Fabric Masks: How to sew a good one
After a year of sewing masks and struggling to decide which fabrics
are likely to provide enough filtration... I have data.
After reading dozens of papers... I know what to make of it.
This is my place to share it with you.
- Woven cotton is ok but not great. Cotton masks help reduce
transmission and so are effective for public health. But if you want to
protect yourself with a high level of filtration... incorporate a better
- Non-woven polypropylene and non-woven polyester and flannel are
better than cotton. For the same level of breathability, they provide
better filtration. Two layers of a medium-weight interfacing will hugely
improve your mask's filtration, with little impact on breathability,
but the stiffer construction may require adjusting your sewing pattern.
- Washing is fine. Ten machine wash/dry cycles with a laundry
bag don't affect filtration.
- Particle size is a complex topic without which we can't
properly interpret fabric filtration data nor public health recommendations.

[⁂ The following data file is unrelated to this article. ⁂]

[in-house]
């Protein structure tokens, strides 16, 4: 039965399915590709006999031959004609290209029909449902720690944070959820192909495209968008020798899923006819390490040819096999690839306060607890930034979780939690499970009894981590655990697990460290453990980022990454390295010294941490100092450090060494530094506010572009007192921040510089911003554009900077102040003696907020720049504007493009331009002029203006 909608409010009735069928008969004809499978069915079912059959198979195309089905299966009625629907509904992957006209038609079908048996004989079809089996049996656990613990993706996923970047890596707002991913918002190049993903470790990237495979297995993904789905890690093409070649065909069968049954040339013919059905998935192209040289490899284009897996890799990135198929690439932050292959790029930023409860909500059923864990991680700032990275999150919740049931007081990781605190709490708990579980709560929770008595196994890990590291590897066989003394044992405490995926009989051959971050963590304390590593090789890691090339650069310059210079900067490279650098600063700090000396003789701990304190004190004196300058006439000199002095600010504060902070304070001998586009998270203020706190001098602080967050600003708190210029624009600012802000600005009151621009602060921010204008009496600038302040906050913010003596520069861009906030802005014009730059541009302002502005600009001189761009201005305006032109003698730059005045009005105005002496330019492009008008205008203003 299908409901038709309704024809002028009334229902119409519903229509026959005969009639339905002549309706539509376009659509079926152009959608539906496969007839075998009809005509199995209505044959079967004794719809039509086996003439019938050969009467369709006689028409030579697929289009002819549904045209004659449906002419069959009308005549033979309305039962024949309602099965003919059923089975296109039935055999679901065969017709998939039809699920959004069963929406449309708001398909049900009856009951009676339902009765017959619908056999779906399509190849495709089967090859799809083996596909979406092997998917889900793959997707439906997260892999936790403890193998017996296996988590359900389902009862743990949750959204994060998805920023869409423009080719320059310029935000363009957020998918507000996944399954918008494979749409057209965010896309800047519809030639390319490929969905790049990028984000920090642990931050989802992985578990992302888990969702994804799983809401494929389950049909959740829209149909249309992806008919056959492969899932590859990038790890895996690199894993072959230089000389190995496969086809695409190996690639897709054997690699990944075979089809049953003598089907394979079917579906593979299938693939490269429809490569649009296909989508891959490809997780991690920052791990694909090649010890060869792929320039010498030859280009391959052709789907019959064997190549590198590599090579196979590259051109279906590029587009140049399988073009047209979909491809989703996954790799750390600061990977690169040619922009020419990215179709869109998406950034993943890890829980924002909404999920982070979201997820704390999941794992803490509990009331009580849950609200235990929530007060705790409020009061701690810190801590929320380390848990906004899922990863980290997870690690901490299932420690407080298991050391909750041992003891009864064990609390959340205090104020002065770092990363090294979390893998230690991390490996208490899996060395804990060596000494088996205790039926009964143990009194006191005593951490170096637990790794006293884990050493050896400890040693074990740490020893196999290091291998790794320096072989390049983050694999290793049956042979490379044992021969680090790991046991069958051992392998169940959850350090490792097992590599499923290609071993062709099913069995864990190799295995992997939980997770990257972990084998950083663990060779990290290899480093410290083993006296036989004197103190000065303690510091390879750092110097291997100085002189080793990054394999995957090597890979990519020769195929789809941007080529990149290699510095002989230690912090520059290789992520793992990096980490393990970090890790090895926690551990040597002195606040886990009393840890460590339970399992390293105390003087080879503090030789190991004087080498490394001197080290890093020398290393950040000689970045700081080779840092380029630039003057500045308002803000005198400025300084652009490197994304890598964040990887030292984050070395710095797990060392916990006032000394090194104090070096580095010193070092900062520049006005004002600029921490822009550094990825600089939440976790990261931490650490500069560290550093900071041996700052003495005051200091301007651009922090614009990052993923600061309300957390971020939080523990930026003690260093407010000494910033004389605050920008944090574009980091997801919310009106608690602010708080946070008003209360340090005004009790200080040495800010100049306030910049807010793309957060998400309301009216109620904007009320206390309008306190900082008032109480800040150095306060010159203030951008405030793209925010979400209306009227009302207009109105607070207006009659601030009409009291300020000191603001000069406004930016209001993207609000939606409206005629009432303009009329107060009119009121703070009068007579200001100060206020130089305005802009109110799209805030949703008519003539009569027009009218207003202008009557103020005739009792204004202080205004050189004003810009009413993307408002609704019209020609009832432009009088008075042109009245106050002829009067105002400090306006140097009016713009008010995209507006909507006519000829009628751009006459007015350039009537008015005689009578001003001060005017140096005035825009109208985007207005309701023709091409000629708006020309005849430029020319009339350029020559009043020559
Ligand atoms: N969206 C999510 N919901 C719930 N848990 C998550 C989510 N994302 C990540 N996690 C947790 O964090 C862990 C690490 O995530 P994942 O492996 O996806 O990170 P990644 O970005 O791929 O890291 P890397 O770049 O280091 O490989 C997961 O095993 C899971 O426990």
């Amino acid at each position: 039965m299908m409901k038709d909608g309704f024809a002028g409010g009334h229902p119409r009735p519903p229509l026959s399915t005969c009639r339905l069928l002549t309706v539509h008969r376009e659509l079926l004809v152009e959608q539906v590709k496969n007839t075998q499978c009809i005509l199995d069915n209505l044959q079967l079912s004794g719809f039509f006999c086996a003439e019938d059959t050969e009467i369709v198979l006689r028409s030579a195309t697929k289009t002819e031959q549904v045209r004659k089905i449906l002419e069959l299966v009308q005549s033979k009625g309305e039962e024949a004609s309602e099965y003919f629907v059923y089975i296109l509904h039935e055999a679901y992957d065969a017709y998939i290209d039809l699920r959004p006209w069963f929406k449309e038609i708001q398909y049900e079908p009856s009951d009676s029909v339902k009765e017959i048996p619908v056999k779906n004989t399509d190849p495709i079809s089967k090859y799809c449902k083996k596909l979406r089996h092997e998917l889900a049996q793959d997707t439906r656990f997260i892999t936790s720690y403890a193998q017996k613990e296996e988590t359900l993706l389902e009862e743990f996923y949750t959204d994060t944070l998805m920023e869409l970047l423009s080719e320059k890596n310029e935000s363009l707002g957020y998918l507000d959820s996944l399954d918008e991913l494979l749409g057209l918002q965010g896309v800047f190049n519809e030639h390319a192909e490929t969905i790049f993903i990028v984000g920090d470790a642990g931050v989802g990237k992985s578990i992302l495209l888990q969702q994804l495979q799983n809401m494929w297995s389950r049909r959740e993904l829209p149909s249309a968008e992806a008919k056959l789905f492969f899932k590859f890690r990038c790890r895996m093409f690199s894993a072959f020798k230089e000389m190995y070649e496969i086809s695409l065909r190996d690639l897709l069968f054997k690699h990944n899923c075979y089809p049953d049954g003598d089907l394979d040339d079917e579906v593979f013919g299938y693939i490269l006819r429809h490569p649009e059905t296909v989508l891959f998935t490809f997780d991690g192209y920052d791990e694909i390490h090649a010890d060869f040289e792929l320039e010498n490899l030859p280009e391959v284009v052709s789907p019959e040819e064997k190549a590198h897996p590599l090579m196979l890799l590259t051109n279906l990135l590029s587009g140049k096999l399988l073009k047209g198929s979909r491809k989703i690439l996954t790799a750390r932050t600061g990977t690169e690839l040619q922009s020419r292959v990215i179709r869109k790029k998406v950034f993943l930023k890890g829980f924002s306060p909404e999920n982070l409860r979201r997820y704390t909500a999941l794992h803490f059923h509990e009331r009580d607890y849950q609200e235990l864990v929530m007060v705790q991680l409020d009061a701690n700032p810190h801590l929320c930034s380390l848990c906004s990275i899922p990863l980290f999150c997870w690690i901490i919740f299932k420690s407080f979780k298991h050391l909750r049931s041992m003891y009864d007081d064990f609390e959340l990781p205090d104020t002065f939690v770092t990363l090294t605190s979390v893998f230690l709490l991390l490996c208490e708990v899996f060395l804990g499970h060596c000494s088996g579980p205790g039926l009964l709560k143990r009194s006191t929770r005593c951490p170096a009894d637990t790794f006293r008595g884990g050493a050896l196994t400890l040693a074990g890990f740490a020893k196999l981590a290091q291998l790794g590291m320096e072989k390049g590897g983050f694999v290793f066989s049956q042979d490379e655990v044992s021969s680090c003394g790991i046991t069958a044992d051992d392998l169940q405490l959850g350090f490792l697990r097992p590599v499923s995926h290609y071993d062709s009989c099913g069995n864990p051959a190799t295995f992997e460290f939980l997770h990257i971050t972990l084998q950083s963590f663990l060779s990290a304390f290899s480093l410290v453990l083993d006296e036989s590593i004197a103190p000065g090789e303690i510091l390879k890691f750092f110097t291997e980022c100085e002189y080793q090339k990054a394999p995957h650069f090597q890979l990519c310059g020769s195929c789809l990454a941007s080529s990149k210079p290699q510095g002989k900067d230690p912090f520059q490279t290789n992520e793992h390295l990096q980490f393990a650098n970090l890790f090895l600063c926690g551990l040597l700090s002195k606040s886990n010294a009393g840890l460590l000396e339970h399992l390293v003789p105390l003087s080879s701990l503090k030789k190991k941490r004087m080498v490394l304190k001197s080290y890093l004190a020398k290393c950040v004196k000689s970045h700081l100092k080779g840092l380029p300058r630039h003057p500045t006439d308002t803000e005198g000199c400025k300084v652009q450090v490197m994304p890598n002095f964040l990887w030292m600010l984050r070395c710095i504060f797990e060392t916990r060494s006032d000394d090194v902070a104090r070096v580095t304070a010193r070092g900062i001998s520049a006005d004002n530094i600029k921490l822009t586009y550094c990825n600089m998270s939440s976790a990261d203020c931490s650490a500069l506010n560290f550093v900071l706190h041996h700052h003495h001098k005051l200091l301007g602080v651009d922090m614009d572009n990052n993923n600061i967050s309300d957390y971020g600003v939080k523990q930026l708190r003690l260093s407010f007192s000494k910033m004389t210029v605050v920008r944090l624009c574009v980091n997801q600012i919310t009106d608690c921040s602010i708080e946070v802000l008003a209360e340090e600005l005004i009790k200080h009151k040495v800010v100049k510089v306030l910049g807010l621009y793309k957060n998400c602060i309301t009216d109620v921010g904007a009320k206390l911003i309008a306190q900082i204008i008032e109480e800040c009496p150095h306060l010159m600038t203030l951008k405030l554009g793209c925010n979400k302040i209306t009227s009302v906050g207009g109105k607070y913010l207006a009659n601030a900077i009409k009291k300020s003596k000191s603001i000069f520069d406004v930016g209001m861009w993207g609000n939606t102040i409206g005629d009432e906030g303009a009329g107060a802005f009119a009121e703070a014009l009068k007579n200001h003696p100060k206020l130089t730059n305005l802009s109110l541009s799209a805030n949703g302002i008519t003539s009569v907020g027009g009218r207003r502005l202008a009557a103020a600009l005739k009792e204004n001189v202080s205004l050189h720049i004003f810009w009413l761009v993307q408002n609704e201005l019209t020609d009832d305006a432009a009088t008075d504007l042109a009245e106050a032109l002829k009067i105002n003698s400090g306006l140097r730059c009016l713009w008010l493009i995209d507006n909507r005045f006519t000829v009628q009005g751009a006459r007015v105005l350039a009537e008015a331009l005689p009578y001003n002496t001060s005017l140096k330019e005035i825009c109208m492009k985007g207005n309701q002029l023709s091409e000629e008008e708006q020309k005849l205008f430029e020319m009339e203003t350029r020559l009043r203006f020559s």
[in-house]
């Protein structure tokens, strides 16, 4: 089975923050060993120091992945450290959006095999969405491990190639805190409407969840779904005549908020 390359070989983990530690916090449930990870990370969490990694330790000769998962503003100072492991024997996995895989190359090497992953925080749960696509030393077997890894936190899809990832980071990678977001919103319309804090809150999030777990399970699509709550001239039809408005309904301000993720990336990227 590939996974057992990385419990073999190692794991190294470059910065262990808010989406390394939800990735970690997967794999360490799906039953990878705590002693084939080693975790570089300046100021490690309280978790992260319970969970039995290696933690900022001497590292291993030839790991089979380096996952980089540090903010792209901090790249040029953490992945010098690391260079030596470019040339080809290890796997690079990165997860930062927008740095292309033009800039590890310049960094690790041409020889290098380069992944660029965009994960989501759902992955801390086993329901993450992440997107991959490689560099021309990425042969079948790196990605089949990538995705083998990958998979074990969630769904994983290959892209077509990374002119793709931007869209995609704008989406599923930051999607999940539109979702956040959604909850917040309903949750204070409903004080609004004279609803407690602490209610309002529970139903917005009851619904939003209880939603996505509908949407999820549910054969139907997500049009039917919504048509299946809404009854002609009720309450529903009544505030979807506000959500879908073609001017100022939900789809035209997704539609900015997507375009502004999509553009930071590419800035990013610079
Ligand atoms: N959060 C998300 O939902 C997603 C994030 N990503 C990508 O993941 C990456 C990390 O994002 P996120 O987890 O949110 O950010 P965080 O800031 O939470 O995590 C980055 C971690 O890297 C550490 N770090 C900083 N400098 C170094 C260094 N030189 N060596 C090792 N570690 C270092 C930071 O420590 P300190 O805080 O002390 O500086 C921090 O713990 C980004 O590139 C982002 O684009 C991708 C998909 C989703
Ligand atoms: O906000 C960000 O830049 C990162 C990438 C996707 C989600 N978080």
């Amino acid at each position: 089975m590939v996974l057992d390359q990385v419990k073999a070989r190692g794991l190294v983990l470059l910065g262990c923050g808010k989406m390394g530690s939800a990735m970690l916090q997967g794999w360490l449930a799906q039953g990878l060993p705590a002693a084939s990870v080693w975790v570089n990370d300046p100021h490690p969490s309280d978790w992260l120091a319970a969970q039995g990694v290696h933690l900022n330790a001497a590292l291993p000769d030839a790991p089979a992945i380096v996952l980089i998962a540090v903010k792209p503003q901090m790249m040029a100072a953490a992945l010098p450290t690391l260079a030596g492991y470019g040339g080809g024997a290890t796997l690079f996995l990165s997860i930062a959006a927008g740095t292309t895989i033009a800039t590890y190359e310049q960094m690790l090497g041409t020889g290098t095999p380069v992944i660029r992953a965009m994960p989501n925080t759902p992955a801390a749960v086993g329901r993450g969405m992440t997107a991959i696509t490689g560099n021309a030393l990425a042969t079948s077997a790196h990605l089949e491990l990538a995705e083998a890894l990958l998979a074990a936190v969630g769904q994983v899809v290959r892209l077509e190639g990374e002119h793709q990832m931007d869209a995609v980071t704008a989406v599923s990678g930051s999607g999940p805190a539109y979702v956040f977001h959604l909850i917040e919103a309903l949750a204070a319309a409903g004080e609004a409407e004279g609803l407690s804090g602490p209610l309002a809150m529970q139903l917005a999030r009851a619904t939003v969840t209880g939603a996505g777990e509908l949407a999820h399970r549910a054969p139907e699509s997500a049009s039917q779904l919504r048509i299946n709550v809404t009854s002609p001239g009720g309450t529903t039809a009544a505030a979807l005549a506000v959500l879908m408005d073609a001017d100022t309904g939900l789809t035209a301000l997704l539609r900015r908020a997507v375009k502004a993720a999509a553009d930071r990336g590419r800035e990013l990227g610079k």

To dig deeper, follow these links:
Last updated 25 April 2021
© Anna Mitros
Data summary for sewists
An explanation of what fabrics I had tested and the results,
stated as plainly and simply as I can manage, with links to specific
Data details for scientists
Details of my experiment and mathematical analysis.
My mask pattern
My mask pattern, compatible with the stiffness of 2 or 3
layers of 65gsm non-woven (such as OlyFun or SmartFab Double-Thick).
On particle sizes
Particles >10μm are filtered well by most fabrics, resulting in clear
reduction of community transmission with mask use regardless of
type of mask. However, 1μm to 10μm particles also can be
infectious, and so excellent protection for the mask wearer necessitates
adequate filtration in this range as well.
Particle sizes used for filtration testing vary across
standards and studies.
Single layer data is not enough, since the first layer in a stack-up
seems to filter with higher efficacy than subsequent layers.
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